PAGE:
The real highlight of Bintan Island are its beaches, with miles of fine white sand and palm tree-fringed shorelines to explore. Best of all, the sand here is real, a nice change for Singaporeans who only have the imported stuff in Sentosa to enjoy! There’s also an emphasis on eco-tourism in Bintan, and the island boasts a relatively long history dating back to the 16th century, when it became a main trading port in the South-East Asia region.
Head to the isolated and very tranquil Trikora Beach on the east coast, or for more in the way of amenities, try one of the many beaches around Sebung Village or the main built-up areas of Tanjung Pinang and Tanjung Uban. Aside from the beaches, be sure to check out the elephant centre, Masjid Raya Sultan Mosque on Penyengat Island and the famous Banyan Tree Temple on the nearby Senggarang Island.
Where to stay in Bintan
As a popular island getaway from Singapore, there’s no shortage of hotels and resorts on Bintan Island. These range budget two and three-star hotels to more luxurious four-star villa resorts overlooking the South China Sea.
Although hotels and resorts around the coast normally prove popular with holidaymakers, there’s plenty in the way of accommodation in the main town centre too, with many industrial workers choosing Tanjung Pinang as the place to stay for its convenience. The hotels serve as great bases and retreats from where to explore the rich highlights of Indonesia's Riau Archipelago. Business and leisure travellers are well catered for and prices here a normally much cheaper than in Singapore, although prices do tend to fluctuate in high season and during public holidays.
What to do in Bintan
Aside from lazing on the beach (that’s if you have the energy to drag yourself away from your resort), Bintan actually presents a decent array of activities, popular with all ages. Golf here – just like neighbouring Batam and, of course, Singapore – proves to be one of the most popular pastimes. The main clubs are Ria Bintan Golf Club, Laguna Bintan Golf Club and Bintan Lagoon Golf Club and range from 9-18 holes.
For the adrenalin junkies, Bintan Island also has a Go-Karting track (at Bintan Usahatama), paintballing (at Nirwana Beach Club), spas, scuba diving trips, mountain biking routes and island trekking.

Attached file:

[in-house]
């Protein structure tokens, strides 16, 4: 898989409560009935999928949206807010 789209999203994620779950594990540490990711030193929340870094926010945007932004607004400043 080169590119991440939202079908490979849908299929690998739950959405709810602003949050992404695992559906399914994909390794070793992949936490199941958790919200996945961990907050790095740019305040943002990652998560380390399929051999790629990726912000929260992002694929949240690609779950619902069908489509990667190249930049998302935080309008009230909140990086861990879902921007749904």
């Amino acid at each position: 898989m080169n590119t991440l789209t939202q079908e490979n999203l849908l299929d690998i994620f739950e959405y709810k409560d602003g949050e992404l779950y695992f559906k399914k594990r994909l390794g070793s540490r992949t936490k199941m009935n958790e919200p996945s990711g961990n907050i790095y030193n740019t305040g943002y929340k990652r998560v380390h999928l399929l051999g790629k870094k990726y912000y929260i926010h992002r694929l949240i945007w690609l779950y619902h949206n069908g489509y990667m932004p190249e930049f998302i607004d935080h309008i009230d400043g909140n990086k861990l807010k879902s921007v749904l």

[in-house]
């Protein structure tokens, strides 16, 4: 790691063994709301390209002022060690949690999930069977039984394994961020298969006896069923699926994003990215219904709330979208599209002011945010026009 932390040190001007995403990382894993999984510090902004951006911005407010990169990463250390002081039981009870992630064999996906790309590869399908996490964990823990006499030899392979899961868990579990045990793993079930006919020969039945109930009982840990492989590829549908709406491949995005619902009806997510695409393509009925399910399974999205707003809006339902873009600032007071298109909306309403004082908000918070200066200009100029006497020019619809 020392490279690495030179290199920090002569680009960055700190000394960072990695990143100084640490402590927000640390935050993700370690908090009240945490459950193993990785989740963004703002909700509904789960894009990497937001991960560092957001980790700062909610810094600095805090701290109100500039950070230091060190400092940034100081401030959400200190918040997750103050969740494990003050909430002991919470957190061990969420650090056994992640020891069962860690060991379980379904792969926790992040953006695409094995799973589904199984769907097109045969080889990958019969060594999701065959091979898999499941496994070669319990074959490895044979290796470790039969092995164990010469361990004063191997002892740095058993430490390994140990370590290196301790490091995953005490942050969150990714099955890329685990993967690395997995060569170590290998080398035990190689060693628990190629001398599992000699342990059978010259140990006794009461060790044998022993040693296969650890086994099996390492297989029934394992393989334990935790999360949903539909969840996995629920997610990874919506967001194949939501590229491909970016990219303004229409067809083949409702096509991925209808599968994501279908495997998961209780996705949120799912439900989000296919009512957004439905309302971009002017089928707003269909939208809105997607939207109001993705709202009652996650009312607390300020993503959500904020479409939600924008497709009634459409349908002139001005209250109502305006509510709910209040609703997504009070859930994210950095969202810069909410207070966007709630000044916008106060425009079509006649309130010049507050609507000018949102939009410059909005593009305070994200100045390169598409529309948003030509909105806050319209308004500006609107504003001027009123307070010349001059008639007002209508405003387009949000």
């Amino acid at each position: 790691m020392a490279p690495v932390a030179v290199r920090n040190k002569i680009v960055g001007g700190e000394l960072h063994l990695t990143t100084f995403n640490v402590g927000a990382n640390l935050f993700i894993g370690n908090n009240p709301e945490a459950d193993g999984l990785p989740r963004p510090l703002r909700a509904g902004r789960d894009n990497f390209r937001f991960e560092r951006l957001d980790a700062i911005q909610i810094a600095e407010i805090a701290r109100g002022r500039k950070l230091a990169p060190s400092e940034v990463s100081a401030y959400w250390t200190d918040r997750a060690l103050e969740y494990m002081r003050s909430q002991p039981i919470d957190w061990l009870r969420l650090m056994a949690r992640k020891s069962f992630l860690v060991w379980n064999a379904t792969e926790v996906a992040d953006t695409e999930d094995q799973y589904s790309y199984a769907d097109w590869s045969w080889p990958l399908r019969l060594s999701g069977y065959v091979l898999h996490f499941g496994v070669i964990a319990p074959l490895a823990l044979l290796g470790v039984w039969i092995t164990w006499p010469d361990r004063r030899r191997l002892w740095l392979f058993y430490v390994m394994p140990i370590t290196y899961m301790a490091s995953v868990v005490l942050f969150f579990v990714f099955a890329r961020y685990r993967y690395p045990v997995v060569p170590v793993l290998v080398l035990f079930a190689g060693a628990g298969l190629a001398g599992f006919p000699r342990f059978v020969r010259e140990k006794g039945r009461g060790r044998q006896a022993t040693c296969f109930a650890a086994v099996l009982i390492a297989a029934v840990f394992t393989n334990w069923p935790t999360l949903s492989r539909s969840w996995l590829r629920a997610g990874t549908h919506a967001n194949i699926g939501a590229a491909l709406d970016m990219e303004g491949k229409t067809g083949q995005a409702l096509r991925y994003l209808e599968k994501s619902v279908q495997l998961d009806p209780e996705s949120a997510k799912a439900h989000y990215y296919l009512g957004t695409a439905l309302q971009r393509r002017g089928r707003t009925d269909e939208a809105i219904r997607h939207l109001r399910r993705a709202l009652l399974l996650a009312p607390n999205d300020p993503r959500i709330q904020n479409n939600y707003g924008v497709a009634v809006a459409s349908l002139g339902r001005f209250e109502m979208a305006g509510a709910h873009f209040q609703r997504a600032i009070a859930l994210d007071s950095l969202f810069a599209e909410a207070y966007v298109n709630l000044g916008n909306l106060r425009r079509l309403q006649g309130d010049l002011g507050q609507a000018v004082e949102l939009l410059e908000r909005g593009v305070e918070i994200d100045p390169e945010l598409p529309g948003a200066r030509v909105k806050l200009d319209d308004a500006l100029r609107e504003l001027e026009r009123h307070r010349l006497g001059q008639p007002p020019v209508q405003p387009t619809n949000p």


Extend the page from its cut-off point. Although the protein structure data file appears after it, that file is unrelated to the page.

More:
Where and what to eat in Bintan
Visitors to Bintan are spoilt for choice when it comes to eating out. The main highlight here is fresh seafood and there’re plenty of places near or even on the beach serving up fresh fish and crustaceans straight from the barbeque. It’s also worth experiencing some of the local favourites too, such as ‘keropok’ (prawn or fish crackers), ‘kueh lapis’ (traditional Indonesian layered cake made from spices, butter, sugar and eggs), ‘soto’ (noodles in slightly spicy broth served with pieces of beef of chicken), and ‘gado gado’ (Indonesian vegetable salad). All can be found in abundance on the streets of Bintan and are normally sold by pushcart vendors for cheap prices. For a true local dining experience, head to the main Tanjung Pinang town to find the best variety.
Shopping in Bintan
Bintan’s retail scene, unlike neighbouring Batam (with its free trade policy), has never really taken off; perhaps a good thing for the many Singaporeans and Malaysians visiting who have had enough of all the megamalls.
However, being as large as it is, there’s always going to be some stores and markets where you can pick up all the basics like clothes, electronics and souvenirs. The most convenient place is at the Bintan Ferry Terminal, where you’ll find a modest, undercover market. Other notable shopping spots include the charming Tanjung Pinang arcade, and for clothes head to The Real Bandung Factory Outlet.
Where to go at Night in Bintan
For most visitors, nightlife in Bintan is generally limited bars located in the island’s large resorts. For party-goers, the best place to head would be Silk club – Bintan’s first ever nightclub located at Bintan lagoon Resort. There’s also a trio of venues at Nirwana Gardens (Jalan Panglima Pantar), including a bar, pub and disco.